10
Jul
07

Social Media Analysis

Marianina Chaplin, over at Web Analytics Princess, has written a couple of very interesting posts on “Social networking analysis meets web analytics meets marketing effectiveness” & also “Value networking analysis versus social networking analysis“, along with a link through to the Value Networks Consortium articles.

Social Media Visualisation
In it she goes into detail about how a MIT Media Lab/Social Media Lab study has designed a flexible tool for the content driven exploration and visualization of a social network. More specifically, this tool visualizes the true influence of comment flow from MySpace visitors.

Juda Phillips of Web Analytics Demystified writes about “Web Analytics and Social Networks” and also here.

I have no background in analytics, but my interest in it is based on wanting to better serve the audiences I build digital solutions and experiences for. As the metaphor of the page click-through dwindles and we see more thought being given towards monitoring what people are actually doing with their time on a site or within an application, I hope that we’ll be able to substantiate what the knock on effects are for the members of that social network which are touched by it.

I’m intrigued by engagement. I began my social network experience as a lurker. As I have become more comfortable with, and more confident in, using these social tools I am finding myself taking part and engaging in more of the conversation. I’m not alone, as the daily activity on my Facebook newsfeed can vouch for.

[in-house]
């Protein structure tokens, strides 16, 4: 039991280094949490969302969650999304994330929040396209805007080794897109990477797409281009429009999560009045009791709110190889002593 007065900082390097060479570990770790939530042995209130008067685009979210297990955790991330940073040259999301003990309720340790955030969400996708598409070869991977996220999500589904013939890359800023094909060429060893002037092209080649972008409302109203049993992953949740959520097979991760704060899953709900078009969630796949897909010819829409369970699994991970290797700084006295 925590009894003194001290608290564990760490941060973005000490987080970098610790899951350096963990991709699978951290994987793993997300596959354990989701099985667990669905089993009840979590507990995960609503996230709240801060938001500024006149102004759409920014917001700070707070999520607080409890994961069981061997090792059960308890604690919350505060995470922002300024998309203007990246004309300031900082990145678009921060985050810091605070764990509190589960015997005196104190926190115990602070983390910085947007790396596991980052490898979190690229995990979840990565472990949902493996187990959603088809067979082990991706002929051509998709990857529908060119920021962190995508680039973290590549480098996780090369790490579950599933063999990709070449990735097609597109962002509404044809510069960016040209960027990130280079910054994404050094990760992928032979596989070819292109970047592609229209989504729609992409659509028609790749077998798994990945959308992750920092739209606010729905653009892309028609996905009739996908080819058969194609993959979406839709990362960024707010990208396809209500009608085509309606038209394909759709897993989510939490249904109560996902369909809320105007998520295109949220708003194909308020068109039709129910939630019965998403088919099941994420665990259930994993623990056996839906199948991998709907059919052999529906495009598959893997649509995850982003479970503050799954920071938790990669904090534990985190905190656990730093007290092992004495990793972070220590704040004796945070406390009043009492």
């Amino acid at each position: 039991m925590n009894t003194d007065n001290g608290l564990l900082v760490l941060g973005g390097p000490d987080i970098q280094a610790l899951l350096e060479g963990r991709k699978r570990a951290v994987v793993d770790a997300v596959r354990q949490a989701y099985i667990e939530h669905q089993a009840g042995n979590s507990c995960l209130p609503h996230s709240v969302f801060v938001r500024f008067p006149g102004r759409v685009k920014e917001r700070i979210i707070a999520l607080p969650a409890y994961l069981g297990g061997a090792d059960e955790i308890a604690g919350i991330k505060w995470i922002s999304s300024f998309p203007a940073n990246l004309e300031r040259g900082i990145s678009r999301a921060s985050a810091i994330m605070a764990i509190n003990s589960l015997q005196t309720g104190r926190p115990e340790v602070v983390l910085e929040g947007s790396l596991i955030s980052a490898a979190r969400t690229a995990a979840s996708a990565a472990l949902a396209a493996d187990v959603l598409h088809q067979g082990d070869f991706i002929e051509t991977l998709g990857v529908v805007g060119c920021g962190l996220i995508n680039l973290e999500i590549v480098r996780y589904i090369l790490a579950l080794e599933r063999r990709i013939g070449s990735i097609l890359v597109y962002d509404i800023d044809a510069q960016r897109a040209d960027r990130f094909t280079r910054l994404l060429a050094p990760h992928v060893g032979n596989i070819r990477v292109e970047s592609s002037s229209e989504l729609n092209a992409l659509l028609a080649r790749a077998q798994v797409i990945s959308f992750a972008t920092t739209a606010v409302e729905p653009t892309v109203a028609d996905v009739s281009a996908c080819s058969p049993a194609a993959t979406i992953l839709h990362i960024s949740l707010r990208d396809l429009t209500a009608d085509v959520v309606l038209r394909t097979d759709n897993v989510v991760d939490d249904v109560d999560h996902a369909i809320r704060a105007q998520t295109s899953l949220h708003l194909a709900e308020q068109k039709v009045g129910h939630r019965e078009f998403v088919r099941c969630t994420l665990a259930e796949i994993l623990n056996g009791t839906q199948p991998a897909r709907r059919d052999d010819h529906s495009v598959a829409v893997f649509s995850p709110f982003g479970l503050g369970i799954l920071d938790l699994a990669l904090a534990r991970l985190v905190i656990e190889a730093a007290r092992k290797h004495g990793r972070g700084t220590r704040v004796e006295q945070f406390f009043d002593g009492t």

I think that many of the people who have signed up to Facebook, but who had not previously delved into MySpace, felt that the interface was a barrier to them i.e. actually doing stuff on it. Facebook is easier to use – ironcially because it doesn’t offer the level of individualism that MySpace was initailly celebrated for. For example, preventing people from changing the look and feel of their profile page and building an online community based on the people you already know cuts to the essence of social networking – which to me is maintaining relationships online with friends you have offline, however distant.

As more and more people feel at ease not only posting their own photos onto Facebook, but also commenting on the photos that others in their network have uploaded and truly engaged in, you’re able to build a detailed picture about the types of people they are, their interests, their likes and dislikes etc…I feel it’s this untapped knowledge which will lead to a much more considered approach to marketing and advertising in general, rather than the traditional method of ramming slogans and broken promises down people’s throats.

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